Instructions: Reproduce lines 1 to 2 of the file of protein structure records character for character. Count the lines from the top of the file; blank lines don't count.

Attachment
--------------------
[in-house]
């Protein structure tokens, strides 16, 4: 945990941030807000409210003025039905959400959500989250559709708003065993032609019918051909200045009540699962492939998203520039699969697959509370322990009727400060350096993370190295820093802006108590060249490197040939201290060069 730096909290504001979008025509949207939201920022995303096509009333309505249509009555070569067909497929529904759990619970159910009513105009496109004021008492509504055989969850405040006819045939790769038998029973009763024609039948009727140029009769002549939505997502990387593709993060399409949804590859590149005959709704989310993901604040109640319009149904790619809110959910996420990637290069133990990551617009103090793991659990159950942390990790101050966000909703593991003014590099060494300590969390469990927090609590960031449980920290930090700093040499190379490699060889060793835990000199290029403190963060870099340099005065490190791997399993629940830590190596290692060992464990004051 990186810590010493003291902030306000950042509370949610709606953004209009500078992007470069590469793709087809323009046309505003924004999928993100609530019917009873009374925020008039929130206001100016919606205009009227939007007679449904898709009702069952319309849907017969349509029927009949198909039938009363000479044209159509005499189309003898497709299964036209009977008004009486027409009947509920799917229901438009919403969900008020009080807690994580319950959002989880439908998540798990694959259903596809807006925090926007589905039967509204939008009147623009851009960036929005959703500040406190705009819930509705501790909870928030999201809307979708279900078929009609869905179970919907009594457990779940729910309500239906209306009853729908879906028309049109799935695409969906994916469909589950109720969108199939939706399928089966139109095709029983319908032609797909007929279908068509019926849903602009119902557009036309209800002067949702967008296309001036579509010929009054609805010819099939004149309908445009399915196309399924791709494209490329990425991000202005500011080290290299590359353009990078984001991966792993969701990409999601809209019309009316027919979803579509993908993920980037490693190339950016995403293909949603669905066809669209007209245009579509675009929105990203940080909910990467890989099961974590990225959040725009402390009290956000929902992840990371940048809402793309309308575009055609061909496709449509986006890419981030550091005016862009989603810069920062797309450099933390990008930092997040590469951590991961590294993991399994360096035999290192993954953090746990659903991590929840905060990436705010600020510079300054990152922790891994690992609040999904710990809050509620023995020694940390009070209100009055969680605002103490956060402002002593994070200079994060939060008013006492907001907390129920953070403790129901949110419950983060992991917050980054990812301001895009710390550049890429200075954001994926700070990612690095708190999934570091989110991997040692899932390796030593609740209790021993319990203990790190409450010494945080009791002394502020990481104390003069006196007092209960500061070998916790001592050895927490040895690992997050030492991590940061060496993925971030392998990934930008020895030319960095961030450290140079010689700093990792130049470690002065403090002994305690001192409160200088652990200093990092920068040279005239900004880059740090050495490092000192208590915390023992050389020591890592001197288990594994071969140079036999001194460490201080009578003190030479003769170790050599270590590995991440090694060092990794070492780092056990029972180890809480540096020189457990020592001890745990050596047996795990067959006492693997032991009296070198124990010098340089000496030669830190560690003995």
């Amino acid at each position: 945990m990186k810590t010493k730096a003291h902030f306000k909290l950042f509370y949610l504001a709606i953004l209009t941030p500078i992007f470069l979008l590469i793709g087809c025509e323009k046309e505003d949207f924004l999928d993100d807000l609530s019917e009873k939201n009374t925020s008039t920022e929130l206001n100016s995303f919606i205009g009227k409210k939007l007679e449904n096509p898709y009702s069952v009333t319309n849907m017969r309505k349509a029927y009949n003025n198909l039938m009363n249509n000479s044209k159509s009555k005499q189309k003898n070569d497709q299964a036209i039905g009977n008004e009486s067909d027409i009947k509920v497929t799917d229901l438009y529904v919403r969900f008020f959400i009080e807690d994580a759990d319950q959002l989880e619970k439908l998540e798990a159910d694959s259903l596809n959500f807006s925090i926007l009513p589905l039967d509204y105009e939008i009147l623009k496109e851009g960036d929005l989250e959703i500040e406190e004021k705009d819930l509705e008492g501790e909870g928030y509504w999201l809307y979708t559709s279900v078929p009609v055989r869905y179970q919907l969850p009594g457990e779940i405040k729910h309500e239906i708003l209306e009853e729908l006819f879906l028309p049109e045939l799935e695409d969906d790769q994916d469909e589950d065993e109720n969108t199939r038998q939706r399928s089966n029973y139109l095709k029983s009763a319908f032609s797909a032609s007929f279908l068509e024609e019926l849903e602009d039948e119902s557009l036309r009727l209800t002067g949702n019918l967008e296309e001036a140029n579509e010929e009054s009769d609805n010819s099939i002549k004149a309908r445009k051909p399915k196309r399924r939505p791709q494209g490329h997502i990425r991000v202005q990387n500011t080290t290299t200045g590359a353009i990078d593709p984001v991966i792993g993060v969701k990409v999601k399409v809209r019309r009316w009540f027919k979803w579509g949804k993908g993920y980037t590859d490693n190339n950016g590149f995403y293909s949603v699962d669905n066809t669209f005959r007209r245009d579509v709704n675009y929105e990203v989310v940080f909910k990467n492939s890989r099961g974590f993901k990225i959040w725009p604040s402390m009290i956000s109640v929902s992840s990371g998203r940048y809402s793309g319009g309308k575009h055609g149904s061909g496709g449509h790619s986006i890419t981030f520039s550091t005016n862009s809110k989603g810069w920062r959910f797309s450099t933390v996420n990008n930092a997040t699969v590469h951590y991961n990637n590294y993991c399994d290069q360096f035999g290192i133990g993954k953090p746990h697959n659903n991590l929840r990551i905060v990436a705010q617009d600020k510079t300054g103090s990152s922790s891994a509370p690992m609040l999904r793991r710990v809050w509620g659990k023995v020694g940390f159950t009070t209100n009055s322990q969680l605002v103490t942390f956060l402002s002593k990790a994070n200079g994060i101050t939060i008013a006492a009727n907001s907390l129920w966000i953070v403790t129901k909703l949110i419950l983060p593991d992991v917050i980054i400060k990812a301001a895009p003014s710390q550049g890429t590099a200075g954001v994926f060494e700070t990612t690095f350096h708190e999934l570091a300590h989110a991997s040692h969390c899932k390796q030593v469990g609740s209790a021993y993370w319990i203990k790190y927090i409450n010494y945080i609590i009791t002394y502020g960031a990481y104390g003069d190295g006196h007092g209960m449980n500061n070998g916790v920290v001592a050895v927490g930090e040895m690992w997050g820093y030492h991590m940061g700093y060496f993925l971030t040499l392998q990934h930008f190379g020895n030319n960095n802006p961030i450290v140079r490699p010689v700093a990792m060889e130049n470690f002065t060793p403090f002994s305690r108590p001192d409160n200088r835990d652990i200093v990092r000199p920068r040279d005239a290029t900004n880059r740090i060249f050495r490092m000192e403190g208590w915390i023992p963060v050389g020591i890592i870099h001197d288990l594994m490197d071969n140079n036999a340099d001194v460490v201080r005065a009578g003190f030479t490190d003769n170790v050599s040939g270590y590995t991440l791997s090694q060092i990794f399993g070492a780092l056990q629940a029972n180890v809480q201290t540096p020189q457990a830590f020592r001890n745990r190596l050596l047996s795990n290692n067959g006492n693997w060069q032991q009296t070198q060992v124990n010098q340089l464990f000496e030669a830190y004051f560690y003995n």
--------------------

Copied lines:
[in-house]
């Protein structure tokens, strides 16, 4: 945990941030807000409210003025039905959400959500989250559709708003065993032609019918051909200045009540699962492939998203520039699969697959509370322990009727400060350096993370190295820093802006108590060249490197040939201290060069 730096909290504001979008025509949207939201920022995303096509009333309505249509009555070569067909497929529904759990619970159910009513105009496109004021008492509504055989969850405040006819045939790769038998029973009763024609039948009727140029009769002549939505997502990387593709993060399409949804590859590149005959709704989310993901604040109640319009149904790619809110959910996420990637290069133990990551617009103090793991659990159950942390990790101050966000909703593991003014590099060494300590969390469990927090609590960031449980920290930090700093040499190379490699060889060793835990000199290029403190963060870099340099005065490190791997399993629940830590190596290692060992464990004051 990186810590010493003291902030306000950042509370949610709606953004209009500078992007470069590469793709087809323009046309505003924004999928993100609530019917009873009374925020008039929130206001100016919606205009009227939007007679449904898709009702069952319309849907017969349509029927009949198909039938009363000479044209159509005499189309003898497709299964036209009977008004009486027409009947509920799917229901438009919403969900008020009080807690994580319950959002989880439908998540798990694959259903596809807006925090926007589905039967509204939008009147623009851009960036929005959703500040406190705009819930509705501790909870928030999201809307979708279900078929009609869905179970919907009594457990779940729910309500239906209306009853729908879906028309049109799935695409969906994916469909589950109720969108199939939706399928089966139109095709029983319908032609797909007929279908068509019926849903602009119902557009036309209800002067949702967008296309001036579509010929009054609805010819099939004149309908445009399915196309399924791709494209490329990425991000202005500011080290290299590359353009990078984001991966792993969701990409999601809209019309009316027919979803579509993908993920980037490693190339950016995403293909949603669905066809669209007209245009579509675009929105990203940080909910990467890989099961974590990225959040725009402390009290956000929902992840990371940048809402793309309308575009055609061909496709449509986006890419981030550091005016862009989603810069920062797309450099933390990008930092997040590469951590991961590294993991399994360096035999290192993954953090746990659903991590929840905060990436705010600020510079300054990152922790891994690992609040999904710990809050509620023995020694940390009070209100009055969680605002103490956060402002002593994070200079994060939060008013006492907001907390129920953070403790129901949110419950983060992991917050980054990812301001895009710390550049890429200075954001994926700070990612690095708190999934570091989110991997040692899932390796030593609740209790021993319990203990790190409450010494945080009791002394502020990481104390003069006196007092209960500061070998916790001592050895927490040895690992997050030492991590940061060496993925971030392998990934930008020895030319960095961030450290140079010689700093990792130049470690002065403090002994305690001192409160200088652990200093990092920068040279005239900004880059740090050495490092000192208590915390023992050389020591890592001197288990594994071969140079036999001194460490201080009578003190030479003769170790050599270590590995991440090694060092990794070492780092056990029972180890809480540096020189457990020592001890745990050596047996795990067959006492693997032991009296070198124990010098340089000496030669830190560690003995």